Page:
A European fruit commonly used in making jams and preserves and as a flavoring for liqueurs.
A traditional American dessert made by baking fruit topped with biscuit dough in the oven.
A classic early-American sugar cookie that is dusted with cinnamon sugar before baking. Snickerdoodles may also contain nutmeg, raisins, or nuts.
A foamy chilled dessert of beaten egg whites, sugar, gelatin, and flavorings.
A test for sugar syrup describing the point at which a drop of boiling syrup dropped in cold water separates into hard though pliable threads. This stage corresponds to between 270Ë and 290Ë F on a candy thermometer.
This crisp, puffy, deep-fried pastry resembles an air-filled pillow. The sopaipilla is thought to have originated in Albuquerque, New Mexico, more than 200 years ago. It’s a favorite Southwestern U.S. dessert, usually served with honey or syrup flavored with anise or cinnamon.
A frozen dessert made from sugar syrup and flavoring. Unlike sherbets, sorbets never contain dairy and are generally of a somewhat softer consistency.
A frozen or baked dessert famous for its lofty, towering appearance. SoufflÃ©s derive their airy consistency from the stiffly beaten egg which are added to a fruit puree base or flavored egg-based sauce. Hot soufflÃ©s are cooked in deep straight-sided dishes that allow the soufflÃ© base to expand dramatically during baking. For a cold soufflÃ©, a parchment collar is attached to the perimeter of the dish, so it can be filled one or two inches above the rim. The collars are removed after the dessert has set.
French for “under vacuum,” this is a cooking method where food is vacuum-sealed in plastic food bags and cooked in a water bath maintained at a low steady temperature for a long time.
Two types of flour are made from soybeans. Soy flour is made from ground raw beans, and soya flour is made from ground roasted beans. They are very high in protein and low in carbohydrates.
A large melon with a green ribbed rind and sweet green flesh similar in flavor to the Crenshaw.
A fruity gelatin dessert made airy by the addition of stiffly beaten egg whites. Sponges sometimes contain whipped cream.
In breadbaking, the technique in which an initial batter made with yeast, a small amount of liquid, and some flour is mixed and left to ferment. After the sponge has risen, the rest of the ingredients are added and the dough is mixed according to the recipe. Doughs made using the sponge method tend to be more supple and dense.
A sherbet made from sugar syrup, French meringue, and fruit juice or wine. Known as spuma in Italian.
A traditional German Christmas cookie flavored with anise. A specially carved rolling pin is used to stamp designs on the doughâs surface.
A round pan with high, straight sides that expand by way of a spring or clamp and a removable bottom which allows cakes, tortes, or cheesecakes to be extricated easily from pan.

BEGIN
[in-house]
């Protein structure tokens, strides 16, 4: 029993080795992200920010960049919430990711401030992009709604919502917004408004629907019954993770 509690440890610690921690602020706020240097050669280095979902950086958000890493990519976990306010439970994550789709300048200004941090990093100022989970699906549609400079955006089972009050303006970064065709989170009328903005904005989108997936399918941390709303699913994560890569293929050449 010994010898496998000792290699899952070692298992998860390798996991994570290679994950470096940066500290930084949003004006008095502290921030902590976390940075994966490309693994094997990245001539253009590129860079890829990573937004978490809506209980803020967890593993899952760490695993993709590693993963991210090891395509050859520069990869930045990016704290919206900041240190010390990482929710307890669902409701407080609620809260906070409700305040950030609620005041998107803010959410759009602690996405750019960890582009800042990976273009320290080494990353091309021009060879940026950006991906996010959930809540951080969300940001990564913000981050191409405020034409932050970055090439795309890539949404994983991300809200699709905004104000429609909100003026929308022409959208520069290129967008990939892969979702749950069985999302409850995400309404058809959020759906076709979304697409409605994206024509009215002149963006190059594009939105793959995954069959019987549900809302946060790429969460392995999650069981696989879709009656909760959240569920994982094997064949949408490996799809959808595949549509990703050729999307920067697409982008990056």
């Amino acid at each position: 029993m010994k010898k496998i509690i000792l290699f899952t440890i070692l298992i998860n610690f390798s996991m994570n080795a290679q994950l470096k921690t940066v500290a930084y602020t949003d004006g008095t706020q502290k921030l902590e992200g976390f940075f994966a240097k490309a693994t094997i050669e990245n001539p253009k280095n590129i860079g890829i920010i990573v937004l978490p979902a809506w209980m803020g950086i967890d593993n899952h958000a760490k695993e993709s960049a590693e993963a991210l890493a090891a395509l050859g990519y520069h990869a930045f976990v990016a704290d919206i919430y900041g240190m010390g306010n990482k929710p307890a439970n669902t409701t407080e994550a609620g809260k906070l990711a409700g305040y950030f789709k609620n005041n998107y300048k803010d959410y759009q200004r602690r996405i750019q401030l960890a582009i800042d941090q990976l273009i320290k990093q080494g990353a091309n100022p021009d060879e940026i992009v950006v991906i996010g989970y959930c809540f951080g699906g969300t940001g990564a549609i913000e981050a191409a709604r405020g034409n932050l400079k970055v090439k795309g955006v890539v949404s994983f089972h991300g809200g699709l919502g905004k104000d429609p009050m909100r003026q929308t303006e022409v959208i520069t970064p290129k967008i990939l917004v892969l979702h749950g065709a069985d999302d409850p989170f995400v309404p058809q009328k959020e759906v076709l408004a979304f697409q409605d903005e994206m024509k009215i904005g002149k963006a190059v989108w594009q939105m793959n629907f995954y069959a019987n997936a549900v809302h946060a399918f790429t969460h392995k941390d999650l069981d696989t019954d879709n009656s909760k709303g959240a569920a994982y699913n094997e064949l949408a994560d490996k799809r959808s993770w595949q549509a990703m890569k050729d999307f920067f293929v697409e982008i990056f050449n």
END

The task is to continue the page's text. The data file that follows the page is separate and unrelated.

A Scandinavian butter cookie formed into various shapes using a cookie press.
An Italian dessert made by sandwiching whipped cream that has been flavored with rum, nuts, and candied fruit between two layers of ice cream. The dessert is frozen solid then sliced into individual pieces for service.
A decoration made by dipping a fork into hard-crack sugar syrup and waving it around to make a cluster of fine threads.
A bread which is cooked in the oven over a rack of steaming water. Coffee cans, topped with tin foil, are often used to bake steamed bread although any sort of covered container will do. Boston Brown Bread is a popular example of a steamed bread.
A traditional English dessert that is cooked in the oven over a rack of steaming water. The puddings, which are often baked in a special decoratively-shaped container, are unmolded and served with a dessert sauce.
According to legend, the dish was created by the great French chef CarÃªme for the Russian czar Alexander the First. Strawberries which have been soaked in a solution of orange juice and cointreau or curaÃ§ao are served with whipped cream.
German for âsprinkle.â A crispy topping of flour, sugar, butter, spices, and sometimes nuts, which is used to top coffeecakes, muffins, and other sweets.
A popular dessert in Germany and Austria, strudel are most often filled with fruit, though various sweet fillings may be used. The dough, which is similar to phyllo, is layered, filled, rolled, and baked until golden.
An artificial sweetener thought to be 600 times sweeter than sugar that can be found in a variety of low-calorie baked goods.
An Israeli dessert traditionally eaten during Hanukkah, sufganiyah is a fried doughnut filled with jelly or custard and sprinkled with powdered sugar.
Modern day sugar is derived mainly from sugar beets or sugar cane. In addition to adding sweetness to foods, sugar also stabilizes meringues, lends a tender consistency to cookie and tart doughs, and helps baked goods turn golden-brown in the oven. White, or granulated, sugar is the most highly refined form of sugar. See also, brown sugar, confectionerâs sugar, decorating sugar, Demerara sugar, molasses, turbinado sugar, and superfine sugar.
A sweet made by coating a small fruit, such as a candied cherry, in a layer of fondant.
A small green grape, native to Turkey, which is mainly used to make raisins.
An old-fashioned English dessert of berries and currants that are sandwiched between layers of bread. The dessert is weighted and allowed to chill for several hours before being unmolded.
A decadent frozen dessert consisting of any number of scoops of ice cream garnished with a combination of sauces, nuts, fruits, and whipped cream.
A finely granulated form of white sugar. Because it dissolves more readily, superfine is often used to make meringue. Also known in Britain as castor sugar.
A mixture of milk and approximately 40% sugar, which is heated until 60% of the moisture evaporates. The resulting thick, sweet liquid is used mainly for confections and baked goods. See evaporated milk.
A tropical fruit, similar to the cherimoya, with a yellow-green peel and yellow, flesh. The sweet flesh has a delicate flavor but tends to be riddled with many large black seeds.
An old-fashioned English dessert made by beating milk, wine, sugar, spices, and sometimes egg whites, together until thick and airy.
Hungarian sweets that are traditionally hung on Christmas trees, “Szaloncukor” is Hungarian for “salon sugar,” or sweets for the Christmas room (szalon).